Hundreds of London black cabs have been dumped in fields around the capital because work has dried up during the coronavirus pandemic.
The number of licensed taxis has fallen from 18,900 to 15,000 on 8 November, according to Transport for London.
Whilst the Licensed Taxi Drivers’ Association (LTDA) estimates only one in five cabbies is still driving their vehicle.
General Secretary Steve McNamara described the situation as a “complete and utter nightmare” for cabbies, who have “fallen through the gaps” in the Treasury’s furlough scheme.
He said some were now on “starvation wages”.
Such has been the fall in demand that black cab rental firms have been forced to hire fields and farmland dotted around the edge of the city to store vehicles handed back by drivers in recent months.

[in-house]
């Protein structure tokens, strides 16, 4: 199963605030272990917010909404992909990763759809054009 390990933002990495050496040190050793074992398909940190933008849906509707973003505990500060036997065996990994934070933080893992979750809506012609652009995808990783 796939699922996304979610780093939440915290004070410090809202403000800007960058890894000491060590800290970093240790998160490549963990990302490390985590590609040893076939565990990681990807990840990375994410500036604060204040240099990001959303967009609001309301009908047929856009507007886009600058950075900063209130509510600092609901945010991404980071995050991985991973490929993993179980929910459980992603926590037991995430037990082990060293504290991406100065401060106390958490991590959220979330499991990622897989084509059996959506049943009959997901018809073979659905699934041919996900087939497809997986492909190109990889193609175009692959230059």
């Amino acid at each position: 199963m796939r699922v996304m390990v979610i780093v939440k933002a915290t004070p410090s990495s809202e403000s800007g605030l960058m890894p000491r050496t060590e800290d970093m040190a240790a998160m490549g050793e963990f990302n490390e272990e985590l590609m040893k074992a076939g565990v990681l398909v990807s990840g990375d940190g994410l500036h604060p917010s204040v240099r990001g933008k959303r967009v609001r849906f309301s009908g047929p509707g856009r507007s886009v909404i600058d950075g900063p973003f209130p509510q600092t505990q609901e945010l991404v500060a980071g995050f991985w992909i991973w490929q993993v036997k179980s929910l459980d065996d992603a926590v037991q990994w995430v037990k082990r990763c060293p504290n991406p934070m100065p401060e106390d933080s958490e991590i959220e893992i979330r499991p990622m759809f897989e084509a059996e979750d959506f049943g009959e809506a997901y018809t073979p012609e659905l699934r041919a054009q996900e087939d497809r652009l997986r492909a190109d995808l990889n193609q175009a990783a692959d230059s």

North London-based rental company GB Taxi Services has seen the occupation rate of its fleet of 100 black cabs plummet from 95% before the crisis to just 10%, despite halving its fees to encourage drivers to hold on to their vehicles.
It is one of two firms using an area of farmland in Epping Forest, Essex, to store around 220 unwanted taxis so they can stop paying to insure them.
But the plan backfired when intruders stole catalytic converters and diesel particulate filters from around 50 of them.
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